Of Lull in Drone Strikes
January 13, 2012
As the US-Pakistan relationship continues to unravel, the US has placed its covert drone campaign in Pakistan's tribal areas on hold. US officials fear that an attack at this point in time would further damage the already fragile relationship between the US and Pakistan, pushing it to point of no return. Since the incident of November 26 last year, when NATO forces raided two Pakistani checkposts in Mohmand Agency, resulting in killing of 24 soldiers and injuries of 16 others, not a single drone attack has been reported in Pakistani tribal areas.
Reportedly, last drone attack was carried out on November 17 last year near Razmak town of North Waziristan, which killed six suspected militants. No attack has been launched over the past 45 days, and this is for the first time since 2004 that the tribal areas have witnessed a break in drone attack for about six weeks. Reportedly, a total of 303 drone attacks have been carried out since 2004 in which 2,661 people were killed.
The suspension of drone strikes by the US can be attributed to a combination of factors. Mounting protests and public backlash against drone attacks as well as the consistent diplomatic pressure exerted by Pakistan on the US, especially in the wake of a diplomatic row over the alleged killing of two Pakistani citizens by a CIA contractor Raymond Davis in Lahore on January 27 last year. After Raymond Davis’ arrest, only three predator drone strikes were witnessed in February compared to 10 such attacks in January the same year.
Moreover, an ensuing drone strike on March 13, only a day after Raymond Davis’ controversial release and departure to the US, in North Waziristan which targeted a gathering of tribal elders leaving 44 innocent civilians dead and five others injured, also led to furious reaction from Pakistan’s military and political leadership. It was the deadliest attack since 2006. The subsequent diplomatic stand-off between the US and Pakistan, once again, resulted in dip in drone operations which declined from 10 in March to 3 in April.
Similarly, downturn in Pak-US relations after May 2 assassination of Al-Qaeda chief Osama Bin Laden in a US Navy Seals’ operation in Abbotabad, resulted in considerable decline in drone operations. After the May 2 incident, Pakistan insisted on departure of CIA operatives from Pakistani soil which made successful drone operations difficult, if not impossible. Pakistan responded to the November 26 air strike last year in Mohmand by shutting down the Shamsi Airbase to the US military and the CIA, in addition to closing the Chaman and Torkham border crossings. The base was used to support US Predators and Reapers flying sorties in Pakistan. Also, the Pakistani military claims it has beefed up its anti-aircraft capabilities along its western border and maintains it would deny its airspace to the US drones. Additionally, the breakdown of intelligence cooperation and information sharing between the US and Pakistan also added to lesser drone strikes in 2011 compared to the previous year.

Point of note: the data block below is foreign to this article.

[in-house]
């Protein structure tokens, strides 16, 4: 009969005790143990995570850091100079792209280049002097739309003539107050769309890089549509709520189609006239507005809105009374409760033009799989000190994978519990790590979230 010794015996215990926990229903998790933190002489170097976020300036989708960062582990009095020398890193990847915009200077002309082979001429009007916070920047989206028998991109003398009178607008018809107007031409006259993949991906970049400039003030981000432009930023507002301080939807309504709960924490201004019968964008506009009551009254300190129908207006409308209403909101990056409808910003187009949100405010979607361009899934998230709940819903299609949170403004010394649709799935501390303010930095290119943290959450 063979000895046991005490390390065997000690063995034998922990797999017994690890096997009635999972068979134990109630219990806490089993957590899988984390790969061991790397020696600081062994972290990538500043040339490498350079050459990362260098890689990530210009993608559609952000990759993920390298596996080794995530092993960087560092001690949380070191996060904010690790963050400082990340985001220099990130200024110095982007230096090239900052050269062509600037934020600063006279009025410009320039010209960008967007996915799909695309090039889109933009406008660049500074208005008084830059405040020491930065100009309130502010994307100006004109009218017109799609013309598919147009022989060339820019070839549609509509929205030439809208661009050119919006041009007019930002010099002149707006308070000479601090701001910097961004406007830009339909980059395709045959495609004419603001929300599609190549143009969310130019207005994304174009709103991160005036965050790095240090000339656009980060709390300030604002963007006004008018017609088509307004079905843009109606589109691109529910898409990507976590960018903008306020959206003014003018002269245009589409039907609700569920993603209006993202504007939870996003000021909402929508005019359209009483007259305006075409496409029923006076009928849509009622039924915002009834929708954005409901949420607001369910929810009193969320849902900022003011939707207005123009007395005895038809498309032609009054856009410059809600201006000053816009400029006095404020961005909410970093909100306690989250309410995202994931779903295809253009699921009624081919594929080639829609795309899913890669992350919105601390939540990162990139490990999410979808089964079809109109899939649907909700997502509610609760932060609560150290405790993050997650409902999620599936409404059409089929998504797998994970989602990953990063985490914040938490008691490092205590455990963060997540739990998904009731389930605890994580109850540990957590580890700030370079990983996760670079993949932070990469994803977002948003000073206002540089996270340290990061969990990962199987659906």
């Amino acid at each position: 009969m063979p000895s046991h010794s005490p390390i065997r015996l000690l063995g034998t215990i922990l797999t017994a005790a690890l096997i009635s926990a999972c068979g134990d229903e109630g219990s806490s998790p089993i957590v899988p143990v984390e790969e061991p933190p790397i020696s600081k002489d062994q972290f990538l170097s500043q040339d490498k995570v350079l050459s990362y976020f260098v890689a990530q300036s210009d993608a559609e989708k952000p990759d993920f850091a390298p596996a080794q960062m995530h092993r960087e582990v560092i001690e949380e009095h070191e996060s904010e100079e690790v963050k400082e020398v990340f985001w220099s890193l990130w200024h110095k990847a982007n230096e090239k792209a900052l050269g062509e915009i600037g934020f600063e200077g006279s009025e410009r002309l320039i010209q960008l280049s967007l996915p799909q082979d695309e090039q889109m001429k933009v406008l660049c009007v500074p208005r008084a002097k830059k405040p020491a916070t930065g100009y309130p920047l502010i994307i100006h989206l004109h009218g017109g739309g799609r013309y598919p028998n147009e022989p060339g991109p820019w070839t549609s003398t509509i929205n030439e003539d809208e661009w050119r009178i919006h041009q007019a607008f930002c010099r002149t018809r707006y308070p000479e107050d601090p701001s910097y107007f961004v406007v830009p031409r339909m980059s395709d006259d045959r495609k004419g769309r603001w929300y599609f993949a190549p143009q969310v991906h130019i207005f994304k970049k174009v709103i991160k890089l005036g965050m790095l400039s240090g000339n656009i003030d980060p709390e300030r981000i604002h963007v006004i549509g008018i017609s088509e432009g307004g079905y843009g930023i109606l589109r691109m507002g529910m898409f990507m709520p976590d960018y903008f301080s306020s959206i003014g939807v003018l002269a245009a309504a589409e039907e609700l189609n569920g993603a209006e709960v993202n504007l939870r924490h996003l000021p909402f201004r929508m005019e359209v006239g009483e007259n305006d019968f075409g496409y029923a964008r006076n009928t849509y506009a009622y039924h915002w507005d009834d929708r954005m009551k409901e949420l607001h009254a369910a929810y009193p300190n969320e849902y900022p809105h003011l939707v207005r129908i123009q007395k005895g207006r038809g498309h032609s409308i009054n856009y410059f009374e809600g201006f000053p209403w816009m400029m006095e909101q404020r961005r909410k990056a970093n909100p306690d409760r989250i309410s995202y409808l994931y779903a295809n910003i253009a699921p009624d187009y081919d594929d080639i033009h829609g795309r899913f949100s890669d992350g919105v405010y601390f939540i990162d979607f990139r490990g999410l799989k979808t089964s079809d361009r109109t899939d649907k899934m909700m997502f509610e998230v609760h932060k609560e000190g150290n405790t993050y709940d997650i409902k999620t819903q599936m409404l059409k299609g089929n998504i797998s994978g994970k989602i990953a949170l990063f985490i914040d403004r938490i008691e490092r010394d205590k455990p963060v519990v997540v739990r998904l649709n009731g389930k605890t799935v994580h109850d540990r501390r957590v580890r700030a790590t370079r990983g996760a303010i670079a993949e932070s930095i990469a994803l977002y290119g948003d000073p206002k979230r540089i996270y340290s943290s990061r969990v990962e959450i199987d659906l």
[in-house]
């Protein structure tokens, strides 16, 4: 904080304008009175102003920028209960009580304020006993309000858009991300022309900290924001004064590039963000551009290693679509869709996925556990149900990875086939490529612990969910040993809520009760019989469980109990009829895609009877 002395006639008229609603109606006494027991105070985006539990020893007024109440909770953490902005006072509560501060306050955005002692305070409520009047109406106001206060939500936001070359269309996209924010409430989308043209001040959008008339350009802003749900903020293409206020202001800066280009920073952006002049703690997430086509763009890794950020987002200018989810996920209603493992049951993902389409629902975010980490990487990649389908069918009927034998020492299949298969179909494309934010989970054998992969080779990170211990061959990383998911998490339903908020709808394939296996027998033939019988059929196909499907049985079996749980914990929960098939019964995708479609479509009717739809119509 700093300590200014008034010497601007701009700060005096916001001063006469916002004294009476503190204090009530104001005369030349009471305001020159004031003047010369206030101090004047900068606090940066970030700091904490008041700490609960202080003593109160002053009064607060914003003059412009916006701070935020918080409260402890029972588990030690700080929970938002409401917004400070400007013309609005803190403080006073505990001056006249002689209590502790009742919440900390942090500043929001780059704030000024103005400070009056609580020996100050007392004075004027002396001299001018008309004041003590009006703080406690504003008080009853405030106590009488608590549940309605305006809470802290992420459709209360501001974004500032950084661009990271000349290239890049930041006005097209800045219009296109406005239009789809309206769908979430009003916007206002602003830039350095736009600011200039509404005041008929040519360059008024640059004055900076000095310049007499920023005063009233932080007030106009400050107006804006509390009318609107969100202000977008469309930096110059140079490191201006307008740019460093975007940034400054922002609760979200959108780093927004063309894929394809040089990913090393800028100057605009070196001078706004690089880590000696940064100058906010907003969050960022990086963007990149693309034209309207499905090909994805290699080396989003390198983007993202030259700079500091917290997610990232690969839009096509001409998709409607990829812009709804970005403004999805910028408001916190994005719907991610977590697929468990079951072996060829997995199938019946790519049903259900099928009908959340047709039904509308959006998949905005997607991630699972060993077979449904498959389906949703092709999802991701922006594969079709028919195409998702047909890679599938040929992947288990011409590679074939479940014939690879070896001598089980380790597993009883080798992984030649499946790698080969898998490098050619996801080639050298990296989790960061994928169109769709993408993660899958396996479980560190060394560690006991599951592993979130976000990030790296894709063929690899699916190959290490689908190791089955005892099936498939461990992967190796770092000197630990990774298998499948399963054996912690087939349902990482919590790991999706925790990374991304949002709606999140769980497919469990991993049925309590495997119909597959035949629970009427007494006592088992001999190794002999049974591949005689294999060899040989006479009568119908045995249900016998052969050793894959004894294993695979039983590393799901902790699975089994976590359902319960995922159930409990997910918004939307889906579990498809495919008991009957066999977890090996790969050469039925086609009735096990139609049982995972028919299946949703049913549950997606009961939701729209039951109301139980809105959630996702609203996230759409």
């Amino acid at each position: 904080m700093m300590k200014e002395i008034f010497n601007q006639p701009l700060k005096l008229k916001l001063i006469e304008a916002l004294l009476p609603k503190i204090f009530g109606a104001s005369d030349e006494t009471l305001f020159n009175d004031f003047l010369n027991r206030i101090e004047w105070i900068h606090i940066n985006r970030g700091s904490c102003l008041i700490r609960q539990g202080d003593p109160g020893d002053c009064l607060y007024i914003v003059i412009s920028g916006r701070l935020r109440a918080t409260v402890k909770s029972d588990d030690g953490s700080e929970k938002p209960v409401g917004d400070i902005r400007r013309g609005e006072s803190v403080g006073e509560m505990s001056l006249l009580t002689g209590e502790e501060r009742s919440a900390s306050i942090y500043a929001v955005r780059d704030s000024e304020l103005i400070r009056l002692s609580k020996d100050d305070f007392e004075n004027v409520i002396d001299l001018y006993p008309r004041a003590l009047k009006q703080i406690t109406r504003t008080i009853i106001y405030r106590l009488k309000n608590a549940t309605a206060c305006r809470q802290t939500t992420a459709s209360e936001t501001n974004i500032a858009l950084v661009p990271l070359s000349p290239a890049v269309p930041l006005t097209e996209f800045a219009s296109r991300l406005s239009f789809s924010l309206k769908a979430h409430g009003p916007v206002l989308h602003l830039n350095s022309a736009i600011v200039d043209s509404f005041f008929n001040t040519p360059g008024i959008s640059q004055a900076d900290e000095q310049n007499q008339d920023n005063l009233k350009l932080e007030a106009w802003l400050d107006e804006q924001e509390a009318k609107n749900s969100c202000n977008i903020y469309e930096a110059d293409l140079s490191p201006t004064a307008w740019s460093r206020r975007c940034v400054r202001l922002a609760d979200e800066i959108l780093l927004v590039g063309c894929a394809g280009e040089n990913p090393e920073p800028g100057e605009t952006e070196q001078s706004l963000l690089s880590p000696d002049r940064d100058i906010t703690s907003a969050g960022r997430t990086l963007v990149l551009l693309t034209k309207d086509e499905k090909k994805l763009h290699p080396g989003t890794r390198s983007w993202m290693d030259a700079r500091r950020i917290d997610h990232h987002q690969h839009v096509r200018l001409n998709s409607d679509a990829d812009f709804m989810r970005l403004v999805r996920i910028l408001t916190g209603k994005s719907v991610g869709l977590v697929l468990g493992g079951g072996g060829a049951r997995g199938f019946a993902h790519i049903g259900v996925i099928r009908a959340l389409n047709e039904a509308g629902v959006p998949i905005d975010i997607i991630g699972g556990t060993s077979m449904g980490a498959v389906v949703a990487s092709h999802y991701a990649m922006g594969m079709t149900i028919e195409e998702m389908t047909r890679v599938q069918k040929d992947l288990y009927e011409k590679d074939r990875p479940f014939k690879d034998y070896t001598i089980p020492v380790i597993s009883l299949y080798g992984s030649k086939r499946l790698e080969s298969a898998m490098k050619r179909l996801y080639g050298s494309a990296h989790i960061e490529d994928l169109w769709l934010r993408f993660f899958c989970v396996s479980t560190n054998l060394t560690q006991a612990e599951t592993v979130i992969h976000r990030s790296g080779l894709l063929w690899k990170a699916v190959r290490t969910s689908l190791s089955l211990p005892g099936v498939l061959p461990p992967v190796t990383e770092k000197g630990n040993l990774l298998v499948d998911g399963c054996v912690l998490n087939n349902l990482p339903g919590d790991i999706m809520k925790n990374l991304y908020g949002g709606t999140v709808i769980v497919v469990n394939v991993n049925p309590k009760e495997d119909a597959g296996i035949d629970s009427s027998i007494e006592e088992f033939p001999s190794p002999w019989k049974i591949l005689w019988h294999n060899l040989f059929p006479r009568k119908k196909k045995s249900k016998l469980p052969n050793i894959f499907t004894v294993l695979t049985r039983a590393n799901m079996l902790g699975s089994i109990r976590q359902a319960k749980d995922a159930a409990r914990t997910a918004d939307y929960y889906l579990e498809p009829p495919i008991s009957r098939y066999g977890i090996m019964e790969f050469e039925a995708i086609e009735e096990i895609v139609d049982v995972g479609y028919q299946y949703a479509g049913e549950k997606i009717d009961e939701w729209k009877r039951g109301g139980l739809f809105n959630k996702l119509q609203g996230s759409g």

The data compiled by New America Foundation reveals that in 2011 as many as 75 US-led predator drone strikes were reported compared to 135 strikes witnessed in 2010, showing a decrease of 47.74 percent. Around 517 people, including 430 suspected militants and 87 civilians, lost their lives in these strikes and 133 others, among them 116 suspected militants and 17 civilians, were wounded. Of the 75 drone strikes, 47 were witnessed in North Waziristan, 22 in South Waziristan and 2 in Kurram Agency.
Data reveals that drones operations in Pakistani tribal areas managed to kill four operatives and leaders of Al-Qaeda, five of Haqqani Network, 29 of Local Taliban (read Hafiz Gul Bahadur and Mullah Nazir Groups). Key Al-Qaeda and Taliban members killed in drone attacks in 2011 included Atiyah Abd-al-Rahman, second in command of Al-Qaeda after Bin Laden’s death; Abdul Ziad A Irqai, manager of Al-Qaeda’s finances in Pakistan; Ilyas Kashmiri of 313 Brigade and chief of Harkat-ul-Jihad al Islamic (HUJI), the operational arm of Al-Qaeda in Punjab; Hafeez Salahuddin, an internet jihadist and Omar Hazrat, brother of Taliban commander Mullah Nazeer.
Despite an overall decrease in drone strikes an unprecedented increase was witnessed in such attacks in South Waziristan during the year. In the past, drone attacks in South Waziristan were rare as 90 percent of the attacks in 2010 occurred in North Waziristan. During 2011, South Waziristan was more frequently targeted. Drone attacks in South Waziristan increased by 60 percent. During 2010, which was the deadliest year in the history of drone attacks in Pakistan, only 9 out of 132 strikes were carried out in South Waziristan. But in 2011 the number of attacks increased to 23. In North Waziristan, the CIA carried out 50 strikes while two strikes were carried out in Kurram Agency.
While Americans fear that the pause in the drone program, and Pakistan's warning of shooting down the US aircraft in case of violation of Pakistan’s airspace, threaten its strategy against Al- Qaeda, the gains made by Pakistani security forces against Al-Qaeda and its affiliated groups leave no space for uncalled for foreign intervention. Such foreign interventions not only fuel anti-US feelings, but also pave way for raising sympathies for militants in local tribesmen and make it difficult for Pakistan to justify its cooperation with the US in war on terror. As the US is entering into negotiations with Afghan Taliban to bring an end to decade long war in Afghanistan, continuation of drone strikes in Pakistan will create problems for Pakistani authorities to take their counter-terror efforts to their logical conclusion. The US and international coalition forces will have to understand Pakistani sensitivities for bringing the decade long war in Afghanistan to peaceful end.